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You know, the land of TJ, UVA, etc. Unless you don't know.
By Brianna Duff
There is no doubt that Charlottesville, Virginia is beautiful. So if you haven't been there, you've got to go. This is not a suggestion, but rather an order for all of our Quail Bell(e)s, no matter where they live, in Virginia, elsewhere in the United States, or far, far, far away. Tucked amongst the Blue Ridge Mountains, this more modest younger sister of bustling Richmond is its own unique destination. From the sprawling brick campus of the University of Virginia to the number of vineyards scattered amongst its mountains to the Skyline drive that carries you across it all, Charlottesville is worth a visit simply to see the sights.
In addition to its natural beauty, Charlottesville is also rich in history. Named after Charlotte of Mecklenburg-Strelitz, the wife of King George III, Charlottesville was chartered in 1762, and though it is not quite as ostentatious with its history as Richmond, this city offers a number of chances to see some of her state’s colonial past.
Monticello: This plantation home, located just outside the city, was the primary home of Thomas Jefferson, third President of the United States and most famous writer of the Declaration of Independence. It is the only American house on the United Nation’s list of World Heritage sights and offers a look at the rooms Jefferson and his family once inhabited, the stunning botanical gardens, and the historical slave quarters.
Ash Lawn-Highland: This is the second of Charlottesville’s historic houses. It is the former home of James Monroe, fifth president of the United States, who owned the property from 1793 to 1826. Though less stately than Monticello, Ash Lawn-Highland is also a working plantation and offers a wonderful look Monroe’s world.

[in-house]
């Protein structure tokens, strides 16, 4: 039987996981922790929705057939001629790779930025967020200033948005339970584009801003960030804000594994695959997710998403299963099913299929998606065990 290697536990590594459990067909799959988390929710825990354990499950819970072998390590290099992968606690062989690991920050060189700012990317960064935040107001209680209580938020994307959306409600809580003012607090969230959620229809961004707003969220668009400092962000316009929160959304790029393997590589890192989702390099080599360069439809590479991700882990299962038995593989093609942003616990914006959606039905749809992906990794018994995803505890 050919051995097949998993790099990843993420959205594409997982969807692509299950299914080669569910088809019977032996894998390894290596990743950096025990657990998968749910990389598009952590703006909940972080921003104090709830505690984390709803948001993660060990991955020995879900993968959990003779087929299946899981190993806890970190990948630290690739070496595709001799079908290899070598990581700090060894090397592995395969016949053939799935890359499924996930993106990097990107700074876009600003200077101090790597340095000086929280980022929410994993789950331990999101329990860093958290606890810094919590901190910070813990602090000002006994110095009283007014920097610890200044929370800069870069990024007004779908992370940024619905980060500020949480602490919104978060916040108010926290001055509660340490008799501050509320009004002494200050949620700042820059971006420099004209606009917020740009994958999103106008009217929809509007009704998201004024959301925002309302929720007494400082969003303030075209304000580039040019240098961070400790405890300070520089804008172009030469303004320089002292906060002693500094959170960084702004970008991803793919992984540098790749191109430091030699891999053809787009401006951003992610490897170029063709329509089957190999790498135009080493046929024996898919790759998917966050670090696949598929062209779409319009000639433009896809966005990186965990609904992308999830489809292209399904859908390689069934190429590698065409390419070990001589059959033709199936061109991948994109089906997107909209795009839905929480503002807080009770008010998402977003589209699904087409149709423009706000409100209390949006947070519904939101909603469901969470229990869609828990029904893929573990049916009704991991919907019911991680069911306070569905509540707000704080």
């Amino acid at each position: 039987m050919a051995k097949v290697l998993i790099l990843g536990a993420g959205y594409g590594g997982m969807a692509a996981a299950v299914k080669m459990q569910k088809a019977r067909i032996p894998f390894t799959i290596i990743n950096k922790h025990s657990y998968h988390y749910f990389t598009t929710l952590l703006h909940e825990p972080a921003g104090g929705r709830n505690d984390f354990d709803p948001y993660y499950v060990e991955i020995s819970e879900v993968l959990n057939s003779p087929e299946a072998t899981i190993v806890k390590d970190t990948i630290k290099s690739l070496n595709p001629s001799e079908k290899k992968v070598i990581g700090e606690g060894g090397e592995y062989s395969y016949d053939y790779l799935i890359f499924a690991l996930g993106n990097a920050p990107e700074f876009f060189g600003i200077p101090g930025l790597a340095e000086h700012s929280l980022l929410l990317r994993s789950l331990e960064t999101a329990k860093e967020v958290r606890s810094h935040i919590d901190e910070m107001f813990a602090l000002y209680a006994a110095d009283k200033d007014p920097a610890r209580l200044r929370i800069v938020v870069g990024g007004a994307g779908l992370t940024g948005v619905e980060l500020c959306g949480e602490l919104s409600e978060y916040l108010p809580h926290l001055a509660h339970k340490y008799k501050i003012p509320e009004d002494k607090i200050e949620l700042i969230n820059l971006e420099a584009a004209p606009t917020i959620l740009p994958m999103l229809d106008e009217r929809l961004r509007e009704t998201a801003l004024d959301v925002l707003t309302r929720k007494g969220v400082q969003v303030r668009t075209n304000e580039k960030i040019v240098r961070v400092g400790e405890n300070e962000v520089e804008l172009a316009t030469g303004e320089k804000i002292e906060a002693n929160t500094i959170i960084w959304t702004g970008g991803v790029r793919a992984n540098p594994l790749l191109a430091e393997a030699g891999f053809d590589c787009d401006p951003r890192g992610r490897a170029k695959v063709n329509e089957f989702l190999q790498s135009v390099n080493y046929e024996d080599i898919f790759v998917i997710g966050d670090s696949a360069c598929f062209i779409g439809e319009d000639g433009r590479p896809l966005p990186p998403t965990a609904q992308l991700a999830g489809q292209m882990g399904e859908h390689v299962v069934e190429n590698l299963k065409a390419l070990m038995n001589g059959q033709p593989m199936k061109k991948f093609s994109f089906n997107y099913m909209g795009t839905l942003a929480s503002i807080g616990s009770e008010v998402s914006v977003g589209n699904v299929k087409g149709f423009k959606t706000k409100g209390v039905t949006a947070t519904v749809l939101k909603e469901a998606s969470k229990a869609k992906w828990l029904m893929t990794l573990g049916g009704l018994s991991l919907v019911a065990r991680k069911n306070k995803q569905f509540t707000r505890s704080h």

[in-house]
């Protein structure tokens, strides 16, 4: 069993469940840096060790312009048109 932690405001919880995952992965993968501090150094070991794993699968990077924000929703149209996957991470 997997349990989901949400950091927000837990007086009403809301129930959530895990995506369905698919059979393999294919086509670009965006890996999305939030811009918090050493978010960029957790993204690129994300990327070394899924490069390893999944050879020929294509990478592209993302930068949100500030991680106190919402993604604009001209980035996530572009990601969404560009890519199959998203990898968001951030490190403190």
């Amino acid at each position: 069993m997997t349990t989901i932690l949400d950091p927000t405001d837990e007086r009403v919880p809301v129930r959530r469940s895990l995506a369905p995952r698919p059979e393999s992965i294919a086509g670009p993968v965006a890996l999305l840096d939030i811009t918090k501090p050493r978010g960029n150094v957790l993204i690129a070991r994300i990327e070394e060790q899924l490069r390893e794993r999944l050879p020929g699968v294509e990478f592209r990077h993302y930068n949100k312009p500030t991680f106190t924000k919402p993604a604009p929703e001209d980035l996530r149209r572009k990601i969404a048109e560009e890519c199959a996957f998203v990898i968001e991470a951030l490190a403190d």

Montpelier: Montpelier is the third and final of Charlottesville’s presidential houses. It was home to James and Dolley Madison. Its history includes slaves who worked and lived on the plantation, Civil War soldiers who encamped on the property, and a freedman’s family who lived and farmed there after the Emancipation. On a tour, you can see the mansion, the décor as Madison would have had it, and the Landmark Forrest that offers 200 acres for hiking.
Michie Tavern: After a day spent visiting these historic homes, why not try out Michie Tavern? Built in 1784, Michie Tavern once accommodated travelers with food, drink and lodging. Today, you can experience the Tavern’s 18th-century past. Servers in period attire offer colonial fare and after, you can tour a section of the tavern left as it was in the 18th century.
The Fralin Museum: Thought the museum itself is not historic, not are its collections inside specific to Charlottesville, this museum is located on the historic University of Virginia campus and offers an eclectic mix of history, from European and American painting, photography, African art, and American Indian art. It is worth a visit for an art history lover of any kind!